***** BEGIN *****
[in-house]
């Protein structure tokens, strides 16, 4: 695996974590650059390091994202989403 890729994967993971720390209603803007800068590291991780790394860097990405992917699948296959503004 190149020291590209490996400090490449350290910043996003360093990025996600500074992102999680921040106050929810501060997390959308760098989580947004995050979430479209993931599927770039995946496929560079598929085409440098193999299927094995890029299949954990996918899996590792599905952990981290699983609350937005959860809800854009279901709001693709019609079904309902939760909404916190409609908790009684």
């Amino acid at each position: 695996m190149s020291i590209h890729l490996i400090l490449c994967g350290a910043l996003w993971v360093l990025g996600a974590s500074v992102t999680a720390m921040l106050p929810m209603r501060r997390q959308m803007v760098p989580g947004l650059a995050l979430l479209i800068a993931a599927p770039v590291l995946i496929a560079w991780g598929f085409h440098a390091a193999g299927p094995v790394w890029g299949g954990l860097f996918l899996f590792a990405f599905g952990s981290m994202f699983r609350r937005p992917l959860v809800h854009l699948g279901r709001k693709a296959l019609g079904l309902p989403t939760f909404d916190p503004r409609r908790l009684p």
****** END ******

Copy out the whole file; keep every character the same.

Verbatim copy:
[in-house]
């Protein structure tokens, strides 16, 4: 695996974590650059390091994202989403 890729994967993971720390209603803007800068590291991780790394860097990405992917699948296959503004 190149020291590209490996400090490449350290910043996003360093990025996600500074992102999680921040106050929810501060997390959308760098989580947004995050979430479209993931599927770039995946496929560079598929085409440098193999299927094995890029299949954990996918899996590792599905952990981290699983609350937005959860809800854009279901709001693709019609079904309902939760909404916190409609908790009684």
């Amino acid at each position: 695996m190149s020291i590209h890729l490996i400090l490449c994967g350290a910043l996003w993971v360093l990025g996600a974590s500074v992102t999680a720390m921040l106050p929810m209603r501060r997390q959308m803007v760098p989580g947004l650059a995050l979430l479209i800068a993931a599927p770039v590291l995946i496929a560079w991780g598929f085409h440098a390091a193999g299927p094995v790394w890029g299949g954990l860097f996918l899996f590792a990405f599905g952990s981290m994202f699983r609350r937005p992917l959860v809800h854009l699948g279901r709001k693709a296959l019609g079904l309902p989403t939760f909404d916190p503004r409609r908790l009684p």